Che fruit


#303

Tony, they look a little under ripe. I find them best when when they are dark red and easily come off the tree. At their best they are still just “alright”.

One tree is all you need, it is not a fruit that you can eat a lot of at one time. My small tree produced about 200 fruit and maybe 30 got eaten by our family and friends.


#304

I grafted them two years ago. Last year they dropped all the fruits. I got the female scions from Strudeldog. I ate one that was real red and no white latex oozing from the stem and it was sweeter but the texture is hard to describe. Just like a thick jammy texture.


#305

I’m kind of excited about growing osage orange for rot resistant posts. I’m hopeful that once I have harvestable size trees established that the stump sprouts will grow quickly enough that they’ll outgrow any competition (making management easy) and re-grow decent size posts in 15-20 years. I’m hoping to acquire and plant some thornless cultivars next year, particularly Denmark, Whiteshield, Park, Dawson, and K-3, cultivars which seemed to maybe be slightly more inclined toward better growth form for posts/timber.

As for che fruit, I’ve found myself eating 1 or 2 fruits each year. My children eat more. I like my tree, especially because it’s care-free and ornamental, but I sure wouldn’t want a whole row of them.


#306

Ok thanks
Maybe just 2-3 for back up here.?
And the Osage orange in the fence post row, in the back lot.
Thanks


#307

The texture is hard to describe. I thought it would be similar to cantaloupe, a firm consistent texture but it is not even close. I think it is more like biting into an orange slice, very juicy and somewhat fibrous, very sweet like overripe watermelon, but not as good, with a slight weird aftertaste.


#308

totally jealous. I’ve got a huge tree, sets lots of fruit and drops it all unripe.

Scott


#309

I have been growing Ché for several years. In Belgium, where I live, Ché will rarely ripen seedless fruit. Summers are just not hot enough…Only on rare occasions some fruit will reach maturity, the rest will drop from the tree like little orange peas. When the Ché is pollinated, the fruit stays on the tree and ripens along with persimmon and chestnut. Just making a point that Ché needs the summer heat typically found in either a meditaranean or a continental climate. In a temperate coastal climate Ché will drop its fruit before maturity, even on large old trees, when not pollinated. And about the much discussed taste…: I have wondered a long time about how to describe it and then it hit me! I would say that the most fit description would be “marshmallow”. Sweet, a bit chewy but without any destinct aroma.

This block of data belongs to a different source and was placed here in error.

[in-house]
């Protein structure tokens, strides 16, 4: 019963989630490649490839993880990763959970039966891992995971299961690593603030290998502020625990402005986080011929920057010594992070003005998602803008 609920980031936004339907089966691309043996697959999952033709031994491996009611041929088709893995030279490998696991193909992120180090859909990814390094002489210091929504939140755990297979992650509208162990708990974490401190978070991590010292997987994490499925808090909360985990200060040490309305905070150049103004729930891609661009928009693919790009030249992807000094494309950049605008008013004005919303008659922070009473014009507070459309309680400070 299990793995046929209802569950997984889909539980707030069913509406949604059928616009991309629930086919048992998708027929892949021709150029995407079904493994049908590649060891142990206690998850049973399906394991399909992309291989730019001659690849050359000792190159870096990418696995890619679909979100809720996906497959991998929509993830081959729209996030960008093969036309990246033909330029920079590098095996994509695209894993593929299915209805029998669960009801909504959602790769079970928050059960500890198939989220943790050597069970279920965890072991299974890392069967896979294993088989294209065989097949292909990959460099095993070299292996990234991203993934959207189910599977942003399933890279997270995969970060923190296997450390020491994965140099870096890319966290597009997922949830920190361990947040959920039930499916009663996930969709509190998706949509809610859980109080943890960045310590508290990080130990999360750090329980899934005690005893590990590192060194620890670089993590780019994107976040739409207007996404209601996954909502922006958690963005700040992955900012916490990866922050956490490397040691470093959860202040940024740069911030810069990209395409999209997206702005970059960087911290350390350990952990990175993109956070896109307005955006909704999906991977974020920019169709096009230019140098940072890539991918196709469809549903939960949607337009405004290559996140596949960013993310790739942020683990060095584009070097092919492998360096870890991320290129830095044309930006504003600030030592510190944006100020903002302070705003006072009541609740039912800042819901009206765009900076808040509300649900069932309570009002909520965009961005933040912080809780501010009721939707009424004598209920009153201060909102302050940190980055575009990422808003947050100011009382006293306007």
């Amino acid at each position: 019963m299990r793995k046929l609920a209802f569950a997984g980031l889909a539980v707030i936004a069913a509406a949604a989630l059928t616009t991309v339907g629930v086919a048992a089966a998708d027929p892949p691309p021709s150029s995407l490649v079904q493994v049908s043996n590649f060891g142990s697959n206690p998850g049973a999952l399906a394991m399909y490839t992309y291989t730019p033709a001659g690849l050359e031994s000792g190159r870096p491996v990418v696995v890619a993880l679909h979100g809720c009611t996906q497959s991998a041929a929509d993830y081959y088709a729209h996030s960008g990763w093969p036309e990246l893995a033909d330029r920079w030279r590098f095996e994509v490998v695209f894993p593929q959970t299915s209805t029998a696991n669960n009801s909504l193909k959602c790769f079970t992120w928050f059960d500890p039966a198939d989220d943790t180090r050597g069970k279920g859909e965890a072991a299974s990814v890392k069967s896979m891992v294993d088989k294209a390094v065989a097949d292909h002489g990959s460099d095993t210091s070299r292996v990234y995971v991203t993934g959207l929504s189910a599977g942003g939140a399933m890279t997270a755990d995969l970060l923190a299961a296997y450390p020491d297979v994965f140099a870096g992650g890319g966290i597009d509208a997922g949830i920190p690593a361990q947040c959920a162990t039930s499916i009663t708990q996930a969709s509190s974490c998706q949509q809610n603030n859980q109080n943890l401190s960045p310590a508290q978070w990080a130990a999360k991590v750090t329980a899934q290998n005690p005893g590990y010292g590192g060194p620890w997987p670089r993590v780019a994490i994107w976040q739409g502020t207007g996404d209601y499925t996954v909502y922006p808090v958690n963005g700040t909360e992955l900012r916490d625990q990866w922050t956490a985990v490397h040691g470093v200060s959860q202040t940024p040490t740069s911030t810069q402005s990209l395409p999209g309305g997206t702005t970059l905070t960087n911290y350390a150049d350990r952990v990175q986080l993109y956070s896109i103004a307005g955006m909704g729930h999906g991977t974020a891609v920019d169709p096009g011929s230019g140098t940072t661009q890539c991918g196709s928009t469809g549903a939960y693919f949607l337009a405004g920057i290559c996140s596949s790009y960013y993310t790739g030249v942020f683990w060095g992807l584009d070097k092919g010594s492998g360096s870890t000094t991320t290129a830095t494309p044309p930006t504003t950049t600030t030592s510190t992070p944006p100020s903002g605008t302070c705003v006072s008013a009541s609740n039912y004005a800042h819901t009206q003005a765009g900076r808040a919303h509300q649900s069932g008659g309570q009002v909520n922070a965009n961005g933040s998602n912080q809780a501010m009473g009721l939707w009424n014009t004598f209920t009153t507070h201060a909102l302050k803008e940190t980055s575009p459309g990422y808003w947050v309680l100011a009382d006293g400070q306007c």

#310

This is my small che tree last summer. All the fruits falled for the second year.

My seedless che tree and fruits


#311

“Teutonia” is C.kousa


#312

Do deer eat the leafs on Che.?

Do I need them in a cage?


#313

Another year, another mass dropping of small, hard, unripe Che fruit…

The fruit are smaller than a dime. The dropping started just after a large rainfall.

Scott


#314

Me too… they fall on the ground.


#315

how old is yours?

Also, where did you get yours?

Mine is at least 10 years old, probably 12 or more. It was originally from Edible Landscaping.

Scott


#316

Mine came from Belgium i think and is grafted. 5 years old maby…


#317

I have the same problem with poor quality fruit dropping on the ground. Alex at Papaya Tree Nursery let me sample some of their Che Fruit and it was awesome . He has both a male and female tree. He further advised that grafting attempts were not working for him.


#318

Thats weird! Glad someone has good fruit though!!! Ive heard others say they had a hard time grafting che but ive done about 17 grafts and only had one fail but even it took initially but failed after growing 2 months, which is the best success rate ive had with anything ive ever grafted, pear success has been almost as good… Key is graft when leafed out…


#319

An update to my last post in this thread…

98% of the fruit dropped from my Che… the remaining 2% seem to have more than doubled in size. (I didn’t notice anything remaining until I noticed a couple larger fruit on the ground).

These larger ones are not quite quarter sized, but close…

Scott


#320

I’m wondering if Che will be worth growing for me, due to SWD. I would assume SWD would affect Che fruit. Depends on when they would ripen here. If it’s anytime before October then they are doomed. They might be ok after a good October cold spell though, like the raspberries. Anyone know when they would likely ripen for me here in west PA, zone 6a/5b?


#321

They are really weird about ripening. In some areas they ripen in August(zone 9a California) or September (zone 8 Georgia). Here in zone 9b California they ripen mostly in late October and November. I think it depends on the rootstock, the soil, the heat, water and everything else. But it never matters anyway because no one will eat them.


#322

Nurseryman in next county (6b, Kentucky) told me that they’re the last thing to ripen for him in October. I wonder if they’d have time in 5b/6a? We’ve got a Norris on its second year here, which held onto most of its little crop for about half a season, then finally dropped everything.

@Hillbillyhort Deer have left the foliage alone here so far, even though they’ve browsed on some neighboring plants. Actually, nothing’s eaten it yet—not even Japanese beetles.